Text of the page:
USDA seeks conservation grant applications |

USDA seeks conservation grant applications

Agriculture Secretary Tom Vilsack today announced USDA’s Natural Resources Conservation Service is accepting applications for up to $20 million to create new markets for carbon credits that would lead to additional revenue sources for producers to use to address natural resource conservation challenges.

These grants are part of the Conservation Innovation Grant (CIG) program, authorized through the 2014 farm bill.

“USDA has been a leader in supporting market-based solutions to improve water quality and reduce carbon pollution,” Vilsack said.

“With this opportunity, we are supporting the next generation of projects that will help mature these markets and bring them to scale to benefit both producers and the environment.”

For 2015, approximately half of the $20 million is available for environmental markets and conservation finance projects that engage agricultural producers, USDA said, noting that CIG has helped fund the development of the basic infrastructure of these markets.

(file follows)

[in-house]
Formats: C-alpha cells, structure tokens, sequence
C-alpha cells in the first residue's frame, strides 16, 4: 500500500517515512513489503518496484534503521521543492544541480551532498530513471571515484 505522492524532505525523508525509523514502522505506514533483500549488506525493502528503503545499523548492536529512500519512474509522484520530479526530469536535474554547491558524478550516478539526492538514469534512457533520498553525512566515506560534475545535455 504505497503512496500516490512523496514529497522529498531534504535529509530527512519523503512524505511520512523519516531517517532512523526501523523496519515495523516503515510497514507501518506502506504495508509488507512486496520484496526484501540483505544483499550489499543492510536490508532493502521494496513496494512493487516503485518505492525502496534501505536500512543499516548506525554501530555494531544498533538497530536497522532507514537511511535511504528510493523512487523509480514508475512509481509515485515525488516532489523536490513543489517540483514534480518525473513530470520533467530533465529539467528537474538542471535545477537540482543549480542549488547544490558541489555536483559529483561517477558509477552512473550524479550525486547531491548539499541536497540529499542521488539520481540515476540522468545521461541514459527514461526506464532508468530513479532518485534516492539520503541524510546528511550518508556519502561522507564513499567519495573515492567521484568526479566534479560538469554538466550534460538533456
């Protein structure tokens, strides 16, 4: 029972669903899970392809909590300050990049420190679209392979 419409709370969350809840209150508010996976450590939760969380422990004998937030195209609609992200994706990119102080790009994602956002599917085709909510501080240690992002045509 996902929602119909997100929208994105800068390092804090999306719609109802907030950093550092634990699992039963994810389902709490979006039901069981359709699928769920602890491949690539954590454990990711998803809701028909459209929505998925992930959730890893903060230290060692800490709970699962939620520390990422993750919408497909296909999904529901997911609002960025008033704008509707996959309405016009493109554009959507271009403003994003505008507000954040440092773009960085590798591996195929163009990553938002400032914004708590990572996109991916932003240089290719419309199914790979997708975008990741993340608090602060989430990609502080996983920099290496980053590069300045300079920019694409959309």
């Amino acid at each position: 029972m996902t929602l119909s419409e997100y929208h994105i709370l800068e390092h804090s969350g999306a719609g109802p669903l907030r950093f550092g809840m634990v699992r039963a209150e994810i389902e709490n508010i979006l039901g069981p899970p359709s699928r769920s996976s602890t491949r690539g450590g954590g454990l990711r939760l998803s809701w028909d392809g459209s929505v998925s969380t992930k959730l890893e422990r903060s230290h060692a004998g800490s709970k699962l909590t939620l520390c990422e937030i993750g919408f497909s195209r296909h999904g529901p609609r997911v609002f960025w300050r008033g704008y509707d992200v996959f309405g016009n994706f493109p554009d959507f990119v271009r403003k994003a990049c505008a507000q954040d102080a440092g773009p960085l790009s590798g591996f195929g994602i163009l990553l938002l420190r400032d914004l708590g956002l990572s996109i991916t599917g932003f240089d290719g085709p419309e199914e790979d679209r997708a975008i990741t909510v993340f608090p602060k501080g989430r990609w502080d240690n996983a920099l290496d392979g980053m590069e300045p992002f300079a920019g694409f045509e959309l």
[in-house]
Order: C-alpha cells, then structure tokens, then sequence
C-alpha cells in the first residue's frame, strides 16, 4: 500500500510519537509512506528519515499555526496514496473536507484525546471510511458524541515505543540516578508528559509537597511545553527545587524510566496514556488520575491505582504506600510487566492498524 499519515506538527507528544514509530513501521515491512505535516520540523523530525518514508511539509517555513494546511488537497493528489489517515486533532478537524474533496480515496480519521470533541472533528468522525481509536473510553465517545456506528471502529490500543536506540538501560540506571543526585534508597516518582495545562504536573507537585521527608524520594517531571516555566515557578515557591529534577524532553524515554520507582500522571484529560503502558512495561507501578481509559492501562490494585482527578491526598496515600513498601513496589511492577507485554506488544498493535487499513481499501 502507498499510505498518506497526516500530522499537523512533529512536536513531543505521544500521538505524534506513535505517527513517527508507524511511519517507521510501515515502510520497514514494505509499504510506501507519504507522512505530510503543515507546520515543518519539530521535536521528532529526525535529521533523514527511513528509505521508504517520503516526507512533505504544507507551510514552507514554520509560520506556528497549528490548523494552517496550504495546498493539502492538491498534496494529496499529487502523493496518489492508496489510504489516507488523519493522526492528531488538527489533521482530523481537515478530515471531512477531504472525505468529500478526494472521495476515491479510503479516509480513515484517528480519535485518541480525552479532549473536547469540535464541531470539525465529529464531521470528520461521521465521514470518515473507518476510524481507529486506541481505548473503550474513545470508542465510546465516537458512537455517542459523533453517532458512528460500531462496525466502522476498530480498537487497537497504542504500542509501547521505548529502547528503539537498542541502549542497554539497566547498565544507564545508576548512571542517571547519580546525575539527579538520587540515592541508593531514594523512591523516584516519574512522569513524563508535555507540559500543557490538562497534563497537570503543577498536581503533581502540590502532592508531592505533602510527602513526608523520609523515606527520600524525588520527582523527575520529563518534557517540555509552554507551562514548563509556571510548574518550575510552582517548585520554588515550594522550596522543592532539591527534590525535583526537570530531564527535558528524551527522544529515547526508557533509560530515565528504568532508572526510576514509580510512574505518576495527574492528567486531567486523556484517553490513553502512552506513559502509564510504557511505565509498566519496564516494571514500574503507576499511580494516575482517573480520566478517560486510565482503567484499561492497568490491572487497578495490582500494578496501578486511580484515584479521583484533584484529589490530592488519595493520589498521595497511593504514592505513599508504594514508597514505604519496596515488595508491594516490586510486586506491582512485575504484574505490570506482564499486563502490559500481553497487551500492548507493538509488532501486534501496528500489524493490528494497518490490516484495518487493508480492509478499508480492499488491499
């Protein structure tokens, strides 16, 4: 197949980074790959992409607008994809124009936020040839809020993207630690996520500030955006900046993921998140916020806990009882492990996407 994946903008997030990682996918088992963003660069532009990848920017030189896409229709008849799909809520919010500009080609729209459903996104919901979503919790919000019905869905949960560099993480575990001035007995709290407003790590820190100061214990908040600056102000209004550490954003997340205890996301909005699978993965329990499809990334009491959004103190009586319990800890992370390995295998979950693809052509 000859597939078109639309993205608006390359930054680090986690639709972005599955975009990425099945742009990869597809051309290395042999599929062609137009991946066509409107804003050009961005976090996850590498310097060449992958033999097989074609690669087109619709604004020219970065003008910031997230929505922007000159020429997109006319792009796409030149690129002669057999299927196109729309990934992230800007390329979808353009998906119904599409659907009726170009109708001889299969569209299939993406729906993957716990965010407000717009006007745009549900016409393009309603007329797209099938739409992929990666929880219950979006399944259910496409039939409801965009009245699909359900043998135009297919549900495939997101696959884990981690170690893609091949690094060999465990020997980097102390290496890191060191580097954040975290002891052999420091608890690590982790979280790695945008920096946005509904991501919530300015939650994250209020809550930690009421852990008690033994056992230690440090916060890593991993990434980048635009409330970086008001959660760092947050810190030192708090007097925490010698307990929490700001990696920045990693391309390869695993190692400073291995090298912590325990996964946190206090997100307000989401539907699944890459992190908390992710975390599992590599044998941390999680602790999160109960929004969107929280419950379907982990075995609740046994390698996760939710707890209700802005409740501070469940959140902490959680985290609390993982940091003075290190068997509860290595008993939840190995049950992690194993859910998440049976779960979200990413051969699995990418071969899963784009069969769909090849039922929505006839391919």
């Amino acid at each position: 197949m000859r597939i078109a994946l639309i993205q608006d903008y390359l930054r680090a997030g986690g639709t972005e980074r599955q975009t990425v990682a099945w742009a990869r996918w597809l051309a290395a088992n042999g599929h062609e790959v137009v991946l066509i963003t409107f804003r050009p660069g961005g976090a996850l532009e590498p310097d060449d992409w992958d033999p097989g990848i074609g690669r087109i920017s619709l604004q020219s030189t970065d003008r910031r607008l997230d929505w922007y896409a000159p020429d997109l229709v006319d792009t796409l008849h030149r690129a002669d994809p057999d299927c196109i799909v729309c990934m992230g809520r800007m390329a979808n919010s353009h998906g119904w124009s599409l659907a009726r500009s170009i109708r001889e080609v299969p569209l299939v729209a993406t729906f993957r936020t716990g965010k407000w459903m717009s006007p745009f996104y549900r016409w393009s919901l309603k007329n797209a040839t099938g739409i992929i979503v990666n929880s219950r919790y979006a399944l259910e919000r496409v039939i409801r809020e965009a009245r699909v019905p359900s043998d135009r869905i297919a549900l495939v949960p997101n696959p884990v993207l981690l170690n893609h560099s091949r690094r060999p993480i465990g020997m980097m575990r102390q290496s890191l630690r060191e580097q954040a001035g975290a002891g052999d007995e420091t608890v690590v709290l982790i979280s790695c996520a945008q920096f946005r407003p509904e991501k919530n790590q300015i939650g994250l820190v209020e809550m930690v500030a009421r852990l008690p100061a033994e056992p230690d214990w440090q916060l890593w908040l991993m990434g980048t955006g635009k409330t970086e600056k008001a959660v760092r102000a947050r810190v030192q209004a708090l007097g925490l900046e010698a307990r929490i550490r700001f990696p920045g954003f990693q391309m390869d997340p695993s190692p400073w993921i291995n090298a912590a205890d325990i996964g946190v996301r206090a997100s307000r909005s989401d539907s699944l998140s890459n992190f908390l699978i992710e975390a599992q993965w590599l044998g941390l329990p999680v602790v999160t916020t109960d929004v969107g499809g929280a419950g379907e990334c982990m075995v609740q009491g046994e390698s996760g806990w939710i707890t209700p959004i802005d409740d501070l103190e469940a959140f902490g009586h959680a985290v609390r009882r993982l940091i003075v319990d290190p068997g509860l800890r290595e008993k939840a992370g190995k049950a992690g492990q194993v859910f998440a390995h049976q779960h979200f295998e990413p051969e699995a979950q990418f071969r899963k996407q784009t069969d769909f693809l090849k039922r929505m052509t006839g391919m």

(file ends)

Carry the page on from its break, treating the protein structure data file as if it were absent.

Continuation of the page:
“This year NRCS is seeking applications for projects that will build on these efforts by maturing and scaling markets and accelerating efforts to leverage private capital and investment in private lands conservation,” USDA said. “Improved quantification tools, multi-resource crediting, and projects that substantively engage corporate or financial partners are the types of activities NRCS is pursuing.”

USDA is also soliciting proposals for projects to stimulate natural resource improvements, including, but not limited to, improvements in water quantity, soil health, and wildlife habitat. Applications from this funding pool may also emphasize expected benefits to historically underserved producers, veterans, and organic producers. Applications in the fields of economics and sociology as they relate to natural resources are also being welcomed.

Under CIG, Environmental Quality Incentives Program funds are used to award competitive grants to non-federal governmental or nongovernmental organizations, tribes, or individuals.

The 2014 farm bill also included language that has led to some changes in this year’s CIG funding announcement. One change eliminates the requirement that half the applicant’s match be in cash. Another expands eligibility for the 10 percent set-aside provision for historically underserved producers.

As in previous years, NRCS will accept pre-proposals for initial review before inviting entities to submit full proposals. Pre-proposals are due Tuesday, Feb. 24, 2015.

–The Hagstrom Report

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